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Join Chad Perkins, an author and videographer, as he introduces the essential concepts and techniques necessary for shooting video with a DSLR camera. Targeted at beginning videographers and anyone interested in shooting better video, this course covers cinematography basics, DSLR pitfalls, important gear, and postproduction workflow. Along the way, discover how to choose lenses, record audio, and make shots more professional.
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Chad Perkins: So as we have talked about before, noise is a terrible thing and you want to avoid it in your footage at all costs. But sometimes there's conditions where you might not have time to set up enough light or whatever else is going on, and you just end up with noise, and you've got to get rid of it. So there are a few tools that are brilliant and amazing that we can use as a last-ditch resort. So here is my footage with noise and I'm hoping that through the compressed footage that you're watching this on, that you can tell how badly this is just reeking of noise.
So one of my favorite tools is the Denoiser II by Magic Bullet which is sold on redgiantsoftware.com. And all you have to do is drag and drop it, and you could see already, as I have been talking, it cleaned up everything and it's done. So as long as the resolution is full, and I am here in After Effects, but it also works in Premiere and other hosts, but all we have to do is just change my Resolution to Full and once it's applied, it automatically cleans up my footage. Now there is still noise there.
As we render this, you'll see that it's impossible to completely clean up the footage without degrading the quality, but it does an amazing job. Now in most cases your noise will not be this bad, so when you apply Denoiser, it's going to be amazing and it's going to be perfect for you. So then what you will want to do at that point is actually add noise back in because sometimes these denoising applications can remove too much noise, making the footage look kind of sterile, and especially if you are trying to make something look filmic, film stuff has grain. So what I would like to do in After Effects is add grain with the Add Grain effect.
This is much slower to render, but it's much more filmic grain. We could use a preset here, I don't know, Kodak Vision 500T for example. Really grainy, so I am going to take the Intensity down to 0.2. So it's very subtle here, but it does give some life to our footage and some texture. And I will change the viewing mode from Preview to Final Output. Now we have some nice filmic grain in our footage. It's not overbearing. It doesn't make it look gross, and especially when viewed at size, I will take off my region of interest here, it just makes everything look very authentic, very organic and real, the way film might.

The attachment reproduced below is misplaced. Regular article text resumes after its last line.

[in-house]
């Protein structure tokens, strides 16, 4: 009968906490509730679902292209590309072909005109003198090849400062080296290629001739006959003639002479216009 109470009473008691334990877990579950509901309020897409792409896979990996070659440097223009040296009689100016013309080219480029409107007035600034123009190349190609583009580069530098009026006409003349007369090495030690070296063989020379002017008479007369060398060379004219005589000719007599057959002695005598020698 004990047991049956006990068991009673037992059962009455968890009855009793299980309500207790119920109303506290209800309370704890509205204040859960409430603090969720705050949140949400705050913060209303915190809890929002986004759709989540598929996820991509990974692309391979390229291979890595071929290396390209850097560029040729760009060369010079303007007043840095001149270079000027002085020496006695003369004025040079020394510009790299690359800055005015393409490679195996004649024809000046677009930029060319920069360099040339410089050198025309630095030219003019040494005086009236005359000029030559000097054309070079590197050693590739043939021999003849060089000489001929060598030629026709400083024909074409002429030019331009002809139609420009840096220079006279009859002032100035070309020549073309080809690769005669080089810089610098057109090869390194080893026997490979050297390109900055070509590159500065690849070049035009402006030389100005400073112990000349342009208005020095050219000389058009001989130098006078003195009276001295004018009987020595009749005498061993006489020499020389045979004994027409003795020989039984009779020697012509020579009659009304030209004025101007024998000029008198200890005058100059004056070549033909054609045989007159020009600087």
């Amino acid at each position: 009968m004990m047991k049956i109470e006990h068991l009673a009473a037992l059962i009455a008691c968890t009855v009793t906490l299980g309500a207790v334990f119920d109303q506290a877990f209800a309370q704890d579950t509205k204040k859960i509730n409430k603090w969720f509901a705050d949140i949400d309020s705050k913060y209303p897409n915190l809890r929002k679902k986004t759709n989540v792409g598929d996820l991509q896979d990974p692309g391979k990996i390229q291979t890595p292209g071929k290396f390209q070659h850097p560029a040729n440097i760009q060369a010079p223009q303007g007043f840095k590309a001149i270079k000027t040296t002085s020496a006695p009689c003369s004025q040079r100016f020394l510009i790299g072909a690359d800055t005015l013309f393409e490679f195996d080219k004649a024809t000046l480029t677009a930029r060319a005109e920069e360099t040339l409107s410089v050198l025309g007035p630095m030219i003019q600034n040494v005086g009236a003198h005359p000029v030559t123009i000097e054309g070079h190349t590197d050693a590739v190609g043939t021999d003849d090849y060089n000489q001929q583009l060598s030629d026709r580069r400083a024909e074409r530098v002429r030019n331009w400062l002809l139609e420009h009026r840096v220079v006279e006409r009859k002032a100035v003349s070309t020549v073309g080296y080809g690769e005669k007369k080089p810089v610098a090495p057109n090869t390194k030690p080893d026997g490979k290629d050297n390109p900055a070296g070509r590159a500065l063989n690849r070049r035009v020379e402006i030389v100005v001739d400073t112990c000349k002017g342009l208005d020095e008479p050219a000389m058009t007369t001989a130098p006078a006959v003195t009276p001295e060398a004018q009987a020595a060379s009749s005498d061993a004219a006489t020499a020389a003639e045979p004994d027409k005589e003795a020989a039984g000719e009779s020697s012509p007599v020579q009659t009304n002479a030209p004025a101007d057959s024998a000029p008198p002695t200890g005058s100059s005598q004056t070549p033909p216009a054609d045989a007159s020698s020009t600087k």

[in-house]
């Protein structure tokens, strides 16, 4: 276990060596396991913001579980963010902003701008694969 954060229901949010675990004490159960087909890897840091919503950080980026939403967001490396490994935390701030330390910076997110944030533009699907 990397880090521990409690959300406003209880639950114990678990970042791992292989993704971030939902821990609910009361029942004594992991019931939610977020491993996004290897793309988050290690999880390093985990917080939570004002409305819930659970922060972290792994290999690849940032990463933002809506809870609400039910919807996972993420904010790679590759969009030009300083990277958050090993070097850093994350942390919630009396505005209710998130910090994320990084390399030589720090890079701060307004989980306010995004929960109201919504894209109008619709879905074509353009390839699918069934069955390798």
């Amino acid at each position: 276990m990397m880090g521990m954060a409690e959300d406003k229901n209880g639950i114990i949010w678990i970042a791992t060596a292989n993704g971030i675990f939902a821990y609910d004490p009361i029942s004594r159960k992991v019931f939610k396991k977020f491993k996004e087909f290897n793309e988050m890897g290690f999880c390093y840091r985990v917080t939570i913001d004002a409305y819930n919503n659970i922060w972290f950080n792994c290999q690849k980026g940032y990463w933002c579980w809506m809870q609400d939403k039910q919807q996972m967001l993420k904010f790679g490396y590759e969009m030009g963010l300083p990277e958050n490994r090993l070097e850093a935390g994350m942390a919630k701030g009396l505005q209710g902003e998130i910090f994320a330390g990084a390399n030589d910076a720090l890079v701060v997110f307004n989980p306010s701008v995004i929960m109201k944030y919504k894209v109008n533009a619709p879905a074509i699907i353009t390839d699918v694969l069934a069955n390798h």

Here is that footage played back now, we rendered it and maybe that's a little noisy. So we could take this down a little bit more. But again, these settings usually work when you're adding back a little bit of noise or grain to a footage that has been cleaned up with noise. Now you might not have Denoiser II. There is an alternative. If you go to a neatvideo.com you can get Neat Video which is very similar. You can use it with Premiere. You could use it with After Effects. You could also use it with a host of other video applications here.
And don't let the website, that looks like it was created in 1998 fool you. This plug-in is actually incredibly powerful and very amazing, and it also has sharpening built-in as well which is something that often needs--that you need to do after you clean up noise and grain. So again, I repeat that it's best to avoid noise when shooting as much as possible, but for those times when you do have a little bit of unexpected noise creep up and post, these are the best tools to get rid of that.
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